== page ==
New Year's Eve
New Year’s Day is a disaster movie masquerading as an ensemble romantic comedy. Think of it as The Towering Inferno without 138 stories of burning skyscraper, people dying of smoke inhalation, and, of course, Steve McQueen or Paul Newman for that matter. Like Irwin Allen’s overwrought multi-character melodrama, it is easy to get caught up in one or two of the stories.
After last year’s commercial success of the poorly reviewed Valentine’s Day, Warner Bros. Pictures surely saw the financial incentive in green-lighting another star-studded rom-com under the steady administration of Garry Marshall. After all, Marshall has a good track record—he is the guy who gave us Pretty Woman—and he often works with the same collection of popular talent, which means that actors like him. So it stands to reason that Marshall would be the perfect choice to manage—dare I say direct—a movie featuring cameos by some of Hollywood’s biggest names. The fact that he makes this kind of weak material work at all is a testament to his ability and explains his enduring appeal.
The plot unfolds over the course of one day and is understandably rushed, with little time spent developing any one character. The script is nothing more than an excuse to work as many familiar faces as possible onto the screen, and the Big Apple’s end-of-the-year bash provides a good canvas.
On New Year’s Eve, random New Yorkers scramble to avoid confronting loneliness in their lives while mustering up enough energy to ring in 2012. A lot of ground is covered by a laundry list of intersecting storylines.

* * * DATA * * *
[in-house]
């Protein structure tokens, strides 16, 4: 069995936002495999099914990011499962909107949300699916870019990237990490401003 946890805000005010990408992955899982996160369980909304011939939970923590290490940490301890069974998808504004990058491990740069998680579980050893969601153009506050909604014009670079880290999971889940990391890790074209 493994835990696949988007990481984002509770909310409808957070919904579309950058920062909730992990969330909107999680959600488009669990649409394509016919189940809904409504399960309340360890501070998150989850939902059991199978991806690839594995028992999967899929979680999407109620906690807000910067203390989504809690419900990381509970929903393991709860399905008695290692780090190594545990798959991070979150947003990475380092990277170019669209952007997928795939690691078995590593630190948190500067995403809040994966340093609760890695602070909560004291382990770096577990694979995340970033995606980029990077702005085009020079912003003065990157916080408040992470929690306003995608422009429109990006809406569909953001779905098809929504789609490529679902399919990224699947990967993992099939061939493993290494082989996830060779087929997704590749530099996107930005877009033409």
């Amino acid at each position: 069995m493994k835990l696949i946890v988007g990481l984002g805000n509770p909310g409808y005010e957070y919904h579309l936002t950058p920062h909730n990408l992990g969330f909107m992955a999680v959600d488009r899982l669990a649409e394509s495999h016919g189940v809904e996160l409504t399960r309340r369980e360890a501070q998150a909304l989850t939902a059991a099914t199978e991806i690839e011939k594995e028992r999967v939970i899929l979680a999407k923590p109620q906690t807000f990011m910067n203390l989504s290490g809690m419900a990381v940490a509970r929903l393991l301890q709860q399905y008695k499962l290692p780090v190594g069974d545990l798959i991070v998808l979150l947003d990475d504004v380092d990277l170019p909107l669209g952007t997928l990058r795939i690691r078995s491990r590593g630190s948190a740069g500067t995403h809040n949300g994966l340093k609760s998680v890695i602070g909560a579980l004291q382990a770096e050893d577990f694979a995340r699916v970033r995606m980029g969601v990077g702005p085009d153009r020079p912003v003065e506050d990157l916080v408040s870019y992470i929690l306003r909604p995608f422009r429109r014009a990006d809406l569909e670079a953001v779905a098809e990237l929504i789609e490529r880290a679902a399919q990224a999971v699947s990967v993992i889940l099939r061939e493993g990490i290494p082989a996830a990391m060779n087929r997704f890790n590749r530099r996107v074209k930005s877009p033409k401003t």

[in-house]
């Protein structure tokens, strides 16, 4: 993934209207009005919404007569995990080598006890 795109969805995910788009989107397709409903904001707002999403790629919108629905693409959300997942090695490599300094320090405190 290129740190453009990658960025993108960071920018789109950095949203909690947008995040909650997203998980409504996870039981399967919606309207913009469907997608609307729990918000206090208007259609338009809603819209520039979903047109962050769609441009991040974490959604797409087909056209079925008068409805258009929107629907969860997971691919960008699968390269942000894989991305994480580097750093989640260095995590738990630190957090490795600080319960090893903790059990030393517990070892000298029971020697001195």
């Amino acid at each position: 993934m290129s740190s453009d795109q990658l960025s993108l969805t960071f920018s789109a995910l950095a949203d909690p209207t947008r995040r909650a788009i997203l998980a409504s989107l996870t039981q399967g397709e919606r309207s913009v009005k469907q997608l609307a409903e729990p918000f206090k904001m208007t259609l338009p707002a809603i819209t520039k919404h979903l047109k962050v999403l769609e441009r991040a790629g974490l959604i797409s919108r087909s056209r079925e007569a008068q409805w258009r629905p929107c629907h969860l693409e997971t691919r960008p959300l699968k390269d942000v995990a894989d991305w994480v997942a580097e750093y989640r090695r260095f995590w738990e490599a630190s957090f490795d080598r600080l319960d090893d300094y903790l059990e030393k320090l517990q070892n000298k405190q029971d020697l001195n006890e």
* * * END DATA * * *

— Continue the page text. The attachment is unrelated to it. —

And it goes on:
Key characters include Hilary Swank, who plays a newly minted VP of the company charged with dropping the ball in Times Square. Katherine Heigl plays Laura, a caterer working to deliver top-notch cuisine at a music label’s glitzy party, the guest of honor of which is a rock star named Jensen (Jon Bon Jovi). Laura and Jensen have a history. Plain Jane Michelle Pfeiffer plays a lonely secretary who employs the services of a bike messenger (hipster Zac Efron) to help her complete her bucket list. A comic book artist and New Year’s curmudgeon (Ashton Kutcher) gets trapped in an elevator with an idealistic back-up singer (Lea Michele). A single mother (Sarah Jessica Parker) battles with her teen daughter (a grown-up Abigail Breslin) over where to spend the evening. Pregnant couples compete to have their baby right at the stroke of midnight. A rich playboy (Josh Duhamel) races back to the city from the country to deliver a speech at an important party. And in another part of the city, a lonely man (Robert De Niro) spends his last days in a hospital bed hoping to stay alive long enough to see the ball drop one last time. A caring, dutiful nurse (Halle Berry) waits thoughtfully by his side.
Surely, I’ve left something and someone out, but merely mentioning the characters could be enough to spoil the thin storyline. (The director can be seen in a scene if you look closely, and Hector Elizondo, a Marshall movie constant, makes a comic appearance.)
New Year’s Day is cloying and loaded with cheese, but it’s intentional cheese. The laughs, though there, come begrudgingly, though the story of the lonely, dying man spending his last days in a hospital room surrounded by only the hospital staff—that story got to me. Unfortunately, any real emotions dredged up are immediately squandered by all the false moments in the film. The gaggle of pretty people who populate this disaster movie/romantic comedy may mean a lot to Hollywood’s bottom line, but they are gathered together in a saccharin-laced affair that substitutes star power for anything genuine.
Starring:So, so many people.
Release Date:Dec 9, 2011